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How to Prevent Bad Smells from Dead Rodents and Other Animals

Posted in Pest Advice on April 13, 2020

Stop Bad Smells

If you have ever had a rat die in your house and be unfortunate enough for it to have died somewhere warm and poorly ventilated, you may have experienced the unpleasant smell from the rotting carcass. You will then be motivated to prevent this happening again.

Keep Them Out

The first and best way of preventing such bad smells is to prevent rodents, possums and other animals getting into and infesting your home or other buildings.

Before any find their way in, check around the building for places animals could enter; gaps under doors, broken vents, trees overhanging the roof, vegetation growing up to the eaves, gaps around pipes or cables, etc. All are potential entry points for rodents and possums. A mouse can squeeze through a gap a pencil will fit. Seal up or remove all such entry points.

Control Them as Soon as Possible if They Get In

Don’t let a population build up in your property. The more animals the more likely to get a bad smell from death by ‘natural’ causes. Large populations can also produce a musty odour from many live animals and their droppings and urine. So, as soon as you see or hear signs of infestation carry out control.

The most effective methods of rodent control are the use of rodent bait, such as NO Rats & Mice One Feed, and good quality snap traps, such as NO Mice One Touch Traps orNO Mice Wooden Mouse Traps, used in conjunction with the bait. Rodenticide baits are effective and can control whole infestations. Traps are used to catch and remove rodents. Once rodenticides begin to take effect the likelihood of being caught in the traps rises, so that the bodies can be removed. Traps on their own may not be enough to remove a whole population because trap shyness can build up where rodents that set off traps, but are not caught, will not venture near them again.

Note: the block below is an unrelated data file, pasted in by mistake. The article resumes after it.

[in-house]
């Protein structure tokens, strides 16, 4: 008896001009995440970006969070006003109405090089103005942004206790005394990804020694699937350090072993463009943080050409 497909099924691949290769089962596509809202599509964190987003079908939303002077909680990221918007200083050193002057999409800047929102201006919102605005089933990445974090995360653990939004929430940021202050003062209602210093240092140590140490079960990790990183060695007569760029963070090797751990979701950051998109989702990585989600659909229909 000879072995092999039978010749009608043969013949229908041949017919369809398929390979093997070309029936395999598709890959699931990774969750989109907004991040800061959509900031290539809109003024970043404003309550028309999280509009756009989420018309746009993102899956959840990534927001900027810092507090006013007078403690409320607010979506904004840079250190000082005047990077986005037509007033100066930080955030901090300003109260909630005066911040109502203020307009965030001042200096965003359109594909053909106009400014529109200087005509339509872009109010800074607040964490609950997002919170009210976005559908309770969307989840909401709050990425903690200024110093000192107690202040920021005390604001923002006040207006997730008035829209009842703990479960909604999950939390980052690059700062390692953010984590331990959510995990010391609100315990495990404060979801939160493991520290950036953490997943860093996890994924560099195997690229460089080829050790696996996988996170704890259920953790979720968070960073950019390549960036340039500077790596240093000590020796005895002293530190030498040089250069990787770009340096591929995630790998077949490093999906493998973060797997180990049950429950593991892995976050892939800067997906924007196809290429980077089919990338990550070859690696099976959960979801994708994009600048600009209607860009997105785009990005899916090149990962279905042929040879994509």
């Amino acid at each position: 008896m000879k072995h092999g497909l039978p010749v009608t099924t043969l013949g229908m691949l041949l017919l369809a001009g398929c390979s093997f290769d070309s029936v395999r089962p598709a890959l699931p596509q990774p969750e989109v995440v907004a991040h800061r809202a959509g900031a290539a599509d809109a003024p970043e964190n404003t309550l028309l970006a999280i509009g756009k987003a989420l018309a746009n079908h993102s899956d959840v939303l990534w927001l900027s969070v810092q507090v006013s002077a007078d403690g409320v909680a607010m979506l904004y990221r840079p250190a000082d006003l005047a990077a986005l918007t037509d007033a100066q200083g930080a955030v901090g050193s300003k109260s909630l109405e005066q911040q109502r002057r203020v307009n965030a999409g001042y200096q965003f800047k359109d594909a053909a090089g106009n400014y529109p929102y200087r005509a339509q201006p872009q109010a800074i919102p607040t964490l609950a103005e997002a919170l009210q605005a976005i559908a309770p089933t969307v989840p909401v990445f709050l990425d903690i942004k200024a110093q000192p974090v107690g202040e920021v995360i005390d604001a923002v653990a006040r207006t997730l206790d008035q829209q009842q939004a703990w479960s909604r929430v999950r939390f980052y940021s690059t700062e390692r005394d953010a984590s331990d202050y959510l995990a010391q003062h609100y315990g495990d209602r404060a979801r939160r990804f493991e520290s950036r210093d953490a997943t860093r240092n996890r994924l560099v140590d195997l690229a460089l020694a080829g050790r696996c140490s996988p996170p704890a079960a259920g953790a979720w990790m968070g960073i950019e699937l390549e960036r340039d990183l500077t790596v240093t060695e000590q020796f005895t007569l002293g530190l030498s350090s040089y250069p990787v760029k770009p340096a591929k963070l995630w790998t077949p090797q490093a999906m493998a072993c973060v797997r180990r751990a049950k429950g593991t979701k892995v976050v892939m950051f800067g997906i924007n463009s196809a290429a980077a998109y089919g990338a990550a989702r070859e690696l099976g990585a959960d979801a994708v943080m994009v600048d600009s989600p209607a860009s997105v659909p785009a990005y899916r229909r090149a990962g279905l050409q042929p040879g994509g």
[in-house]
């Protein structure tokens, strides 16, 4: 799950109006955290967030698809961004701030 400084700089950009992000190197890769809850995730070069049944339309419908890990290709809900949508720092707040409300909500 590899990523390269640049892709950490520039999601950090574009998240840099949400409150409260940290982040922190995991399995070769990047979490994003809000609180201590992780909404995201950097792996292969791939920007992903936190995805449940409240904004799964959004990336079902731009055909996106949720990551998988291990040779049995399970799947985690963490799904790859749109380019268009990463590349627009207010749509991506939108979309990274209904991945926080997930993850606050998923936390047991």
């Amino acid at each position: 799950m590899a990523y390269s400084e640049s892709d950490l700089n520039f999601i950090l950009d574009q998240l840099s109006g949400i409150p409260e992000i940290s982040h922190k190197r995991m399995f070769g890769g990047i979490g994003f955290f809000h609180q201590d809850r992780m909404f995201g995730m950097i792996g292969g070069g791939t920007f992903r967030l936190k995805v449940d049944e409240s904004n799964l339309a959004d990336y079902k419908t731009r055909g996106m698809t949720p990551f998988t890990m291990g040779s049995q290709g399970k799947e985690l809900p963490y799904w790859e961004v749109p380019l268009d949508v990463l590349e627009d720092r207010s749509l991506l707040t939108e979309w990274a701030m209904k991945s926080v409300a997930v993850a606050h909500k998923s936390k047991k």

Get Rid of the Bad Smell

If a rodent or other animal has already died and you are detecting the bad smell you should attempt to locate and remove the carcass. This can be difficult if the animal has passed away in a wall or other inaccessible place. Because of air currents the smell can seem to be coming from somewhere other than where the carcass is. The appearance of maggots or blow flies may be an indication of the carcass location.

If located, wearing gloves and mask, collect the carcass in a plastic bag and dispose of it. Clean up the area and improve the ventilation. If the carcass cannot be found, improve ventilation and use an odour neutraliser. Neutralisers work better that masking odours/perfumes that often make the smell more intolerable.

How long the smell lingers will depend on the size of the animal, the temperature and the ventilation. A rat may smell for a week or more.

Prevention is better than cure.

David Brittain

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